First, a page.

- Family, Friends and Referrals – Tell everyone you know about your company and see if you can get anyone to buy. I remember when I first launched Finance Pals I got 3 customers without much effort just by updating my linked in. I thought hey I am on to something and then later realized that I was getting the low hanging fruit. It was a start but it was much harder to figure out how to get customers that I did not already know. So be encouraged but make sure you can get customers from some other channels.
- Paid marketing. It can be ads in magazine or on platforms like facebook , google, yelp, nextdoor, etc. You can pay a few hundred dollars and see if there is any interest. On facebook you can get customers emails for when you launch.
- Networking. This is usually at events like a farmers market, Denver startup week or there may be networking groups you can find on meetup or Eventbrite. It could even be something specific to your industry such as the wedding expo that I was asked very nicely to leave after trying to solicit customers for a startup when I was not a preferred vendor 😊 Either way you spend time and effort to go out and tell people about your business.
- Kickstarter – This can be good for product type launches. I know of established companies that sometimes try a kickstarter for a new product line to see if there is any interest.
There are 2 main keys for me –
- Can you get customers from some of these channels? IF not then I would probably pivot and try something different.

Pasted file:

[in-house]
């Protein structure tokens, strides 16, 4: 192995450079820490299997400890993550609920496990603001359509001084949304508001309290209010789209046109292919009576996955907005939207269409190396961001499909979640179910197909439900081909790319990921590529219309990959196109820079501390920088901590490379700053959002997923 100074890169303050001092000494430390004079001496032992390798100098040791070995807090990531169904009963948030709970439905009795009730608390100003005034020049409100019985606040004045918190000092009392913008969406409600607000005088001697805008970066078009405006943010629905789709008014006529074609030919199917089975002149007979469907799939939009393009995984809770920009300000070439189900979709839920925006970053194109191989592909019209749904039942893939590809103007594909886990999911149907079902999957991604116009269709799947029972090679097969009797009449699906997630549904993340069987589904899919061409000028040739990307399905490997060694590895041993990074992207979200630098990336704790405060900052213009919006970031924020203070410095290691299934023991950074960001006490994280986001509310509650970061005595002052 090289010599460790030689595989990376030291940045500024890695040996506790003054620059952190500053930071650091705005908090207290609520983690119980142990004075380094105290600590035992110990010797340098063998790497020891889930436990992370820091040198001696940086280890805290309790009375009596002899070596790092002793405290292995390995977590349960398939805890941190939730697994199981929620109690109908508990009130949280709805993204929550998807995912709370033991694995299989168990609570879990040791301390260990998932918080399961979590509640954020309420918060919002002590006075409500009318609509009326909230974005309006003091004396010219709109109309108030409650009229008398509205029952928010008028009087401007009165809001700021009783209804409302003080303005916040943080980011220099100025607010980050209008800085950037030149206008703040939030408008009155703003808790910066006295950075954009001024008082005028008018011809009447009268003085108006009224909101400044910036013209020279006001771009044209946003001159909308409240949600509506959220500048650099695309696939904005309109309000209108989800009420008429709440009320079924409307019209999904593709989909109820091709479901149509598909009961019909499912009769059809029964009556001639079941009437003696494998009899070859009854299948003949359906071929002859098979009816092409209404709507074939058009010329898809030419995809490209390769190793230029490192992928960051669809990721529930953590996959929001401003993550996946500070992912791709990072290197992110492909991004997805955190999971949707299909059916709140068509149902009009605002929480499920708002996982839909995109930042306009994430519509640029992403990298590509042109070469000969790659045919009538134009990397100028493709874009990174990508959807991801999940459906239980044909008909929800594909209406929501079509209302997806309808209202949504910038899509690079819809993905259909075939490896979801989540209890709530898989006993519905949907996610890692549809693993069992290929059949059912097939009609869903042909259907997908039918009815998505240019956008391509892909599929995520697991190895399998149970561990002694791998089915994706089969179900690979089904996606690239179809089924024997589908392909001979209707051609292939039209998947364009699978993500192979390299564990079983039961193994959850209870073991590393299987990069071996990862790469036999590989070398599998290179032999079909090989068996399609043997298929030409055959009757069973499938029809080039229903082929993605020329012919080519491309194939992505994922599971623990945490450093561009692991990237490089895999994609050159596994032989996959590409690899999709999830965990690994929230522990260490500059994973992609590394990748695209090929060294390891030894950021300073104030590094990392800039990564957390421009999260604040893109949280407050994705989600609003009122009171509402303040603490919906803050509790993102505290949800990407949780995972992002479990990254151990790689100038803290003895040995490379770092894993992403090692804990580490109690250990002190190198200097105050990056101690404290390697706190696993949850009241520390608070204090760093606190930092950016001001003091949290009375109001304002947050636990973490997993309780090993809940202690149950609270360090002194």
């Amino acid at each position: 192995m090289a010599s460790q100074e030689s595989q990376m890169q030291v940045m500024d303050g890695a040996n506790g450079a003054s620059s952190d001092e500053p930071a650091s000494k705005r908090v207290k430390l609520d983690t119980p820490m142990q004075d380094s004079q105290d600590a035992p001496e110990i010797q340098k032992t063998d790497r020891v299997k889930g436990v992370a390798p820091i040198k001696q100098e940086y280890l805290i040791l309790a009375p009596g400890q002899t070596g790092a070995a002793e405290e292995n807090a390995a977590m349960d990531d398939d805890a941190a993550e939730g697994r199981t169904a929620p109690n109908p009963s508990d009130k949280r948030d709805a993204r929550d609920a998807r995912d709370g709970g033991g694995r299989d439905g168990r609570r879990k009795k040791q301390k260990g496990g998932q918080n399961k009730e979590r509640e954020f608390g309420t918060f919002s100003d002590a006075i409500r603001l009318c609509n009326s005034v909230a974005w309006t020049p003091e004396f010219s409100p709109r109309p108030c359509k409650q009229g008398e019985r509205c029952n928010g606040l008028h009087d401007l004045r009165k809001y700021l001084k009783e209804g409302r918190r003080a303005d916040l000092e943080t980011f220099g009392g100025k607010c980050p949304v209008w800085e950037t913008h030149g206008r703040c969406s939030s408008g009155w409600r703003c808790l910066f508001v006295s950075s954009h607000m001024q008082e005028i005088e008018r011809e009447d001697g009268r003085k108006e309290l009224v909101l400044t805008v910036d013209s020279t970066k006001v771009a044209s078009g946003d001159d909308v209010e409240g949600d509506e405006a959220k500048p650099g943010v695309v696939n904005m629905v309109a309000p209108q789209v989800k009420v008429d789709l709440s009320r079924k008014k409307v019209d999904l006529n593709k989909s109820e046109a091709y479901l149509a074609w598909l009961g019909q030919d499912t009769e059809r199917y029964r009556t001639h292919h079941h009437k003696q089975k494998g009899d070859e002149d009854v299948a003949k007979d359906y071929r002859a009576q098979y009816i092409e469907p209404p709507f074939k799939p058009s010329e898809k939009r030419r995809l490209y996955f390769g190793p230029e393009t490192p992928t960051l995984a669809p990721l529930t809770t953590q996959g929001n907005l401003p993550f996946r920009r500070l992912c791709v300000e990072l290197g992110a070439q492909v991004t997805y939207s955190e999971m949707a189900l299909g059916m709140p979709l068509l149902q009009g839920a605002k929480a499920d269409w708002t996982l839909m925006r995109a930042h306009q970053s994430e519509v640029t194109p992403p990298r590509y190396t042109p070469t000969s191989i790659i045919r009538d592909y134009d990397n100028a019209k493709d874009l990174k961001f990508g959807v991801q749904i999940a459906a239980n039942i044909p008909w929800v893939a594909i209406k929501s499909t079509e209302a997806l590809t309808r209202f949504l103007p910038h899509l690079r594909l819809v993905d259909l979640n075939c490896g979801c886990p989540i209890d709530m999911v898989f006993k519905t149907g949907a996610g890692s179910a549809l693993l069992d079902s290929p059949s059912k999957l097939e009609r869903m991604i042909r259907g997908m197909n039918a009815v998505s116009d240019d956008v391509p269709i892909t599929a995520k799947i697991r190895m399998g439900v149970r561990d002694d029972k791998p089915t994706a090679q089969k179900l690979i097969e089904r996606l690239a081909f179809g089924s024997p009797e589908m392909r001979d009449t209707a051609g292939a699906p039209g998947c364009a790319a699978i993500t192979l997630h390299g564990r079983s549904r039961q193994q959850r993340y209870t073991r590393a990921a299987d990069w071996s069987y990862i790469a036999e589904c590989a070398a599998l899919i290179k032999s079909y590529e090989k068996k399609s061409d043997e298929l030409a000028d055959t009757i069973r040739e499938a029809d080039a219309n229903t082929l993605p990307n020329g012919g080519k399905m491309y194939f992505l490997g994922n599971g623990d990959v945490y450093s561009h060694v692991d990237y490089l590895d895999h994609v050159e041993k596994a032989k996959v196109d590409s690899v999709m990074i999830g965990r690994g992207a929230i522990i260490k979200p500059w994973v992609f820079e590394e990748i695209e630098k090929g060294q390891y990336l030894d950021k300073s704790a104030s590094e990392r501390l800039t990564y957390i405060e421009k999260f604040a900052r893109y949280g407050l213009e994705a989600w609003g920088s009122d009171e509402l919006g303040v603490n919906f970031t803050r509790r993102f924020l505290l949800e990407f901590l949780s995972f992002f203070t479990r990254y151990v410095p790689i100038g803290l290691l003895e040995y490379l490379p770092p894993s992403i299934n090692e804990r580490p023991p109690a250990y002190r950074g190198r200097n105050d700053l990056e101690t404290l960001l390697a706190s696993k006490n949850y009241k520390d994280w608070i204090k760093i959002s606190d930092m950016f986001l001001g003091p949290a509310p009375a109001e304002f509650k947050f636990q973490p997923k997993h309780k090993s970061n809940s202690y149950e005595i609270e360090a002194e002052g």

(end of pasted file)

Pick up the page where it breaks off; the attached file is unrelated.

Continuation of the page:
- If you can get customers then you have found your driver that you can use to work towards your target. If you go to a 5 networking events and get 1 customer then you can assume that if you go to 10 events then you might get 2 customers. Ultimately you can find the cost to acquire customers in different channels and spend more money and effort on the ones are either cheapest or that yield you more of your ideal customer.
Improve your Operations to Scale and Increase Profits
Now that you hopefully have a way to get customers you need to do a good job for those customers. If they ordered a shirt then you need to deliver the correct shirt to them in a timely manner, that hopefully doesn’t fall apart after they wash it once. If they agreed for you to bookkeeping then you need to do a good job so that they feel like they got a good value for the money they paid. If you do a good job then you start to build customer loyalty and the next time they need a shirt of bookkeeping then they will buy your services again.
But what if you have 100 customers that all want shirts and you have only made 30? Or what if someone wants you to do some bookkeeping tomorrow and a client has already booked that time? You have to figure out how to solve these operational problems and that is where the fun comes in.